This Week in New York Insider's Guide to Arts & Culture in New York City Since 2001

26Aug/17

BAM NEXT WAVE FESTIVAL 2017

(photo by Bo Lahola)

Tanztheater Wuppertal/Pina Bausch’s Café Müller returns to BAM for Next Wave Festival (photo by Bo Lahola)

BAM Harvey Theater, 651 Fulton St.
BAM Howard Gilman Opera House, 30 Lafayette Ave.
BAM Fisher, 321 Ashland Pl.
September 14 - December 16
718-636-4100
www.bam.org

As usual, we are considering moving in to the Brooklyn Academy of Music for three months after the announcement of the lineup for the thirty-fifth BAM Next Wave Festival, running September 14 through December 16 at the Harvey, the Howard Gilman Opera House, and the Fisher. “This year’s Next Wave showcases artists from Switzerland to Senegal in creative dialogue with historic events, personal histories, and the present moment,” longtime BAM executive producer Joe Melillo said in a statement. The roster includes old favorites and up-and-comers from around the world, with several surprises. Dance enthusiasts will be particularly impressed with the schedule, which begins September 14-24 with a superb double bill of Tanztheater Wuppertal/Pina Bausch’s Café Müller and The Rite of Spring, which were part of the first Bausch program at BAM back in June 1984. For The Principles of Uncertainty (September 27-30), Maira Kalman teams up with John Heginbotham, Dance Heginbotham, and the Knights to bring her online graphic diary to life. New York Live Arts artistic director and cofounder Bill T. Jones returns to BAM with the Bill T. Jones/Arnie Zane Company and composer Nick Hallett for A Letter to My Nephew (October 3-7), about his nephew, Lance T. Briggs, who battled illness and addiction. Senegalese artist Germaine Acogny takes center stage for the emotional solo piece Mon élue noire (My Black Chosen One): Sacre #2 (October 4-7), choreographed specifically for her by Olivier Dubois of Ballet du Nord, set to music by Stravinsky. Also on the movement bill are Joshua Beamish/MOVETHECOMPANY’s Saudade, Cynthia Oliver’s Virago-Man Dem, ODC/Dance, Brenda Way, and KT Nelson’s boulders and bones, David Dorfman Dance’s Aroundtown, Hofesh Shechter Company’s Grand Finale, Xavier Cha’s Buffer, Big Dance Theater’s 17c, and Tesseract, a multimedia collaboration between Charles Atlas, Rashaun Mitchell, and Silas Riener.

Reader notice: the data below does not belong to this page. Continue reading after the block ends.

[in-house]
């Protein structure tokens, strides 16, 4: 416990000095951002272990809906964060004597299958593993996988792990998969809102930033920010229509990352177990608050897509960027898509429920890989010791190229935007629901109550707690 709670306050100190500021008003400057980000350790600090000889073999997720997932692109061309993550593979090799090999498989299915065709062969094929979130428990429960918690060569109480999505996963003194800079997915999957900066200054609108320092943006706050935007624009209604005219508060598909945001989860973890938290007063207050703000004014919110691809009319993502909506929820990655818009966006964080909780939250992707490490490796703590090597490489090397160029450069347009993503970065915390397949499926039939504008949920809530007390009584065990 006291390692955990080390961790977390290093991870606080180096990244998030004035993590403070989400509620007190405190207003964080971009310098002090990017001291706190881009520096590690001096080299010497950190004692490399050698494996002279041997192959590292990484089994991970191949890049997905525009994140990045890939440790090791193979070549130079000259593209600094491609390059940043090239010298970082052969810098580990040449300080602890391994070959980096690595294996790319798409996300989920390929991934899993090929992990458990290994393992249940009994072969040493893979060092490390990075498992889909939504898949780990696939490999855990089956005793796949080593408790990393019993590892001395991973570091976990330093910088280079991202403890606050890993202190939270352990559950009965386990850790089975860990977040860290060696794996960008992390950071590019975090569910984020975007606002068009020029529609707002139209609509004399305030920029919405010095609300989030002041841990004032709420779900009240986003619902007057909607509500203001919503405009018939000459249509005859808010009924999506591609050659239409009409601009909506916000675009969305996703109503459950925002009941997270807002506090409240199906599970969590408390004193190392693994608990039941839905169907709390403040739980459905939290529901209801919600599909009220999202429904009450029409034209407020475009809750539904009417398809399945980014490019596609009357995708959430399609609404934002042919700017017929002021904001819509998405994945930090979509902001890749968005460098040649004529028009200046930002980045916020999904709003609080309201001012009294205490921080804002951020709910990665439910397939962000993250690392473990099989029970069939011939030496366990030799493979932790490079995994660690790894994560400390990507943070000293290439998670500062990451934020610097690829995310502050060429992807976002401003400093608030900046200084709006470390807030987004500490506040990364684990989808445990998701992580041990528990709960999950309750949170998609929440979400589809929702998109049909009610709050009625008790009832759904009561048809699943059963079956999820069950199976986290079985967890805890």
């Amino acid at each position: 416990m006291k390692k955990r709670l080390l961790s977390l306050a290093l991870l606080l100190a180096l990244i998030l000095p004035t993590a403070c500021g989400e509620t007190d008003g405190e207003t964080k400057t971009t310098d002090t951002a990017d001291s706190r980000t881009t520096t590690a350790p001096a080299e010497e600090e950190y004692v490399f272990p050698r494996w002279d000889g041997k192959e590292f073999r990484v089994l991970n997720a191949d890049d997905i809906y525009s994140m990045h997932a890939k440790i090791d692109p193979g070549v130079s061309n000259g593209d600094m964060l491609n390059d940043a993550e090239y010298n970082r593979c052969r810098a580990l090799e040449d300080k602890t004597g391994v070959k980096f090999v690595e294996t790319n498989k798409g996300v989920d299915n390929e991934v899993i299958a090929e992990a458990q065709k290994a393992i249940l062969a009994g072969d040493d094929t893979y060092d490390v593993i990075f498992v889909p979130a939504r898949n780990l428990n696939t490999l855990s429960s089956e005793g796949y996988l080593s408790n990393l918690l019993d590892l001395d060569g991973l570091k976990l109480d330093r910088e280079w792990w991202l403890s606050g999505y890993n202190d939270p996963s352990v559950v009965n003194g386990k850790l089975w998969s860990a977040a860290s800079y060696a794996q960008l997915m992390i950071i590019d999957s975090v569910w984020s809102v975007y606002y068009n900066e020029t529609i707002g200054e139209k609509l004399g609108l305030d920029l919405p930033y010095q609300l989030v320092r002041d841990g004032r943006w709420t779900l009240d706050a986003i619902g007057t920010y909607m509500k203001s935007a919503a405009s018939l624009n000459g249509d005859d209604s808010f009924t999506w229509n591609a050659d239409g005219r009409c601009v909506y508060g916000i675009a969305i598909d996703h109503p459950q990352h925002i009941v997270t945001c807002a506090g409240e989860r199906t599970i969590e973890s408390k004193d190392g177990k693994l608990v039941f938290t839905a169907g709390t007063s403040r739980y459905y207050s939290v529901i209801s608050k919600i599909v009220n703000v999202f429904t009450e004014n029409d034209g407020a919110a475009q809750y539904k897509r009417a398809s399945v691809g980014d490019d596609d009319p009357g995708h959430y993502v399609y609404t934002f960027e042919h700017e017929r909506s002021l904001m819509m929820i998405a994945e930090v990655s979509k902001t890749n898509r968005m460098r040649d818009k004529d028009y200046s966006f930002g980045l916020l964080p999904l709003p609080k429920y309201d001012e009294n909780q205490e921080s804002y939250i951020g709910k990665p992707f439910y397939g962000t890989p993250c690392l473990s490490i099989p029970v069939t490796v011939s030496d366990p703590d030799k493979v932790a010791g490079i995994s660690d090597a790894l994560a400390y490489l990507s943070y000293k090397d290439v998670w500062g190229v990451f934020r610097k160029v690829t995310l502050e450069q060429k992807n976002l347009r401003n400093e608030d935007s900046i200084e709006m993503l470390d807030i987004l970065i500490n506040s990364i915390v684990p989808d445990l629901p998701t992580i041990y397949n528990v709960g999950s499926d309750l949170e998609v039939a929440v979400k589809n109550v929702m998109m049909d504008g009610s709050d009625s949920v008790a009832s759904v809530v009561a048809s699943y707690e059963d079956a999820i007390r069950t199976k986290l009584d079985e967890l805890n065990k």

(photo by Arno Declair)

Schaubühne Berlin presents the U.S. premiere of its unique take on Richard III at BAM Next Wave Festival (photo by Arno Declair)

The festival also boasts impressive theater productions, kicking off October 11-14 with Schaubühne Berlin’s tantalizing version of Shakespeare’s Richard III, translated and adapted by Marius von Mayenburg, directed by Thomas Ostermeier, and starring Lars Eidinger. Théâtre de la Ville, Paris is back November 2-4 with Albert Camus’s State of Siege, directed by Emmanuel Demarcy-Mota. Tony-winning Belgian director Ivo van Hove takes on Ayn Rand in Toneelgroep Amsterdam’s four-hour The Fountainhead November 28 to December 2. Rachel Dickstein and Ripe Time bring Naomi Iizuka’s adaptation of Haruki Murakami’s Sleep to the Fisher November 20 to December 2. Fresh off her Broadway stint in Marvin’s Room, Lili Taylor stars in Farmhouse/Whorehouse: An Artist Lecture by Suzanne Bocanegra, directed by Lee Sunday Evans (December 12-16). Geoff Sobelle, who went solo at BAM for The Object Lesson, is joined by an ensemble of designers and dancers for Home (December 6-10). And be on the lookout for Manfred Karge, Alexandra Wood, and Wales Millennium Centre’s Man to Man, Thaddeus Phillips and Steven Dufala’s A Billion Nights on Earth, the Cameri Theatre of Tel-Aviv’s adaptation of Etgar Keret’s Suddenly, directed by Zvi Sahar and PuppetCinema, Manual Cinema’s Mementos Mori, Marc Bamuthi Joseph/The Living Word Project’s /peh-LO-tah/, and James Thierrée and Compagnie du Hanneton’s La grenouille avait raison (The Toad Knew).

Music aficionados have plenty to choose from, with Olivier Py Sings Les Premiere Adieux de Miss Knife, Kronos Quartet, Rinde Eckert, and Vân-Ánh Võ’s My Lai, Bang on a Can All-Stars, Michael Gordon, David Lang, Julia Wolfe, and Michael Counts’s Road Trip, Gabriel Kahane’s Book of Travelers, Rithy Panh, Him Sophy, Trent Walker, Jonathan Berger, and Harriet Scott’s Bangsokol: A Requiem for Cambodia, Wordless Music Orchestra and Chorus’s two-part John Cale: The Velvet Underground & Nico, and the New York premiere of American Repertory Theater’s Crossing, an opera inspired by Walt Whitman’s “Crossing Brooklyn Ferry,” composed, written, and conducted by Matthew Aucoin and directed by Diane Paulus. The season is supplemented with several postperformance talks and master classes.

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